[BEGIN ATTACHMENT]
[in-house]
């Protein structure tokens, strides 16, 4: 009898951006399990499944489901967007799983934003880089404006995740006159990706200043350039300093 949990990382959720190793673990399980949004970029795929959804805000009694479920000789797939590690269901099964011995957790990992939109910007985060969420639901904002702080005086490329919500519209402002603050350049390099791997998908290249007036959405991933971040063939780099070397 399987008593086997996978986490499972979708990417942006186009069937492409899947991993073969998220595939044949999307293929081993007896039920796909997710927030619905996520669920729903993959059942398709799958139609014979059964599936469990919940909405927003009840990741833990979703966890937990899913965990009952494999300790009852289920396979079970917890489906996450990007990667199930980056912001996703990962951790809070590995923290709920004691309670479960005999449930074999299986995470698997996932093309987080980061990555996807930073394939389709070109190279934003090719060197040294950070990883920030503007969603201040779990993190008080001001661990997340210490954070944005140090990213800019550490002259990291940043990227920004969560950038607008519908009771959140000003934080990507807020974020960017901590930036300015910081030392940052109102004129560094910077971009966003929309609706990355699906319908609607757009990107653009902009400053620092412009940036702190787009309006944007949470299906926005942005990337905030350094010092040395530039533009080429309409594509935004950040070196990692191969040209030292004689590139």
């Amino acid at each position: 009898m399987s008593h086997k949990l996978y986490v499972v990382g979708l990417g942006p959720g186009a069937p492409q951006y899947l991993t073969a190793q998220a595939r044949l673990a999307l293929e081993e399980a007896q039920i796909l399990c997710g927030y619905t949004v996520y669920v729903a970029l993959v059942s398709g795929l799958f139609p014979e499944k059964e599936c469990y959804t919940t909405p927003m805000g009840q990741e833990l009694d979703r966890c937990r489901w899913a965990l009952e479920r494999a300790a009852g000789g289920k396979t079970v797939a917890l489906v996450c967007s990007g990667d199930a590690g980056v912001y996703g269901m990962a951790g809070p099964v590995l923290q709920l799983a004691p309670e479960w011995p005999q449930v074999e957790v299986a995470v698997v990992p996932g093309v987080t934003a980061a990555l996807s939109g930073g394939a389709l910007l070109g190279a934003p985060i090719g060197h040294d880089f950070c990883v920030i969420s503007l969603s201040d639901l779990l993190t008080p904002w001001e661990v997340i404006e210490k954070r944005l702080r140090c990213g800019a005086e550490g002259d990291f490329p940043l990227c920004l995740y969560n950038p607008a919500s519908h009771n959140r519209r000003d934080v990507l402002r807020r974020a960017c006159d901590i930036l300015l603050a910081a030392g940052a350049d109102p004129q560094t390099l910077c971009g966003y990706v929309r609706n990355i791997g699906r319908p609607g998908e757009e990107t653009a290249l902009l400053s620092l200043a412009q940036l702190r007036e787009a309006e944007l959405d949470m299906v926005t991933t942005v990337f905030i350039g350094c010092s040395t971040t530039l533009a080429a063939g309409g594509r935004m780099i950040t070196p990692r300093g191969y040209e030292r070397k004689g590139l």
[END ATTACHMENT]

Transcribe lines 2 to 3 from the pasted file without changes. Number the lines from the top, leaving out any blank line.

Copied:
């Protein structure tokens, strides 16, 4: 009898951006399990499944489901967007799983934003880089404006995740006159990706200043350039300093 949990990382959720190793673990399980949004970029795929959804805000009694479920000789797939590690269901099964011995957790990992939109910007985060969420639901904002702080005086490329919500519209402002603050350049390099791997998908290249007036959405991933971040063939780099070397 399987008593086997996978986490499972979708990417942006186009069937492409899947991993073969998220595939044949999307293929081993007896039920796909997710927030619905996520669920729903993959059942398709799958139609014979059964599936469990919940909405927003009840990741833990979703966890937990899913965990009952494999300790009852289920396979079970917890489906996450990007990667199930980056912001996703990962951790809070590995923290709920004691309670479960005999449930074999299986995470698997996932093309987080980061990555996807930073394939389709070109190279934003090719060197040294950070990883920030503007969603201040779990993190008080001001661990997340210490954070944005140090990213800019550490002259990291940043990227920004969560950038607008519908009771959140000003934080990507807020974020960017901590930036300015910081030392940052109102004129560094910077971009966003929309609706990355699906319908609607757009990107653009902009400053620092412009940036702190787009309006944007949470299906926005942005990337905030350094010092040395530039533009080429309409594509935004950040070196990692191969040209030292004689590139």
């Amino acid at each position: 009898m399987s008593h086997k949990l996978y986490v499972v990382g979708l990417g942006p959720g186009a069937p492409q951006y899947l991993t073969a190793q998220a595939r044949l673990a999307l293929e081993e399980a007896q039920i796909l399990c997710g927030y619905t949004v996520y669920v729903a970029l993959v059942s398709g795929l799958f139609p014979e499944k059964e599936c469990y959804t919940t909405p927003m805000g009840q990741e833990l009694d979703r966890c937990r489901w899913a965990l009952e479920r494999a300790a009852g000789g289920k396979t079970v797939a917890l489906v996450c967007s990007g990667d199930a590690g980056v912001y996703g269901m990962a951790g809070p099964v590995l923290q709920l799983a004691p309670e479960w011995p005999q449930v074999e957790v299986a995470v698997v990992p996932g093309v987080t934003a980061a990555l996807s939109g930073g394939a389709l910007l070109g190279a934003p985060i090719g060197h040294d880089f950070c990883v920030i969420s503007l969603s201040d639901l779990l993190t008080p904002w001001e661990v997340i404006e210490k954070r944005l702080r140090c990213g800019a005086e550490g002259d990291f490329p940043l990227c920004l995740y969560n950038p607008a919500s519908h009771n959140r519209r000003d934080v990507l402002r807020r974020a960017c006159d901590i930036l300015l603050a910081a030392g940052a350049d109102p004129q560094t390099l910077c971009g966003y990706v929309r609706n990355i791997g699906r319908p609607g998908e757009e990107t653009a290249l902009l400053s620092l200043a412009q940036l702190r007036e787009a309006e944007l959405d949470m299906v926005t991933t942005v990337f905030i350039g350094c010092s040395t971040t530039l533009a080429a063939g309409g594509r935004m780099i950040t070196p990692r300093g191969y040209e030292r070397k004689g590139l």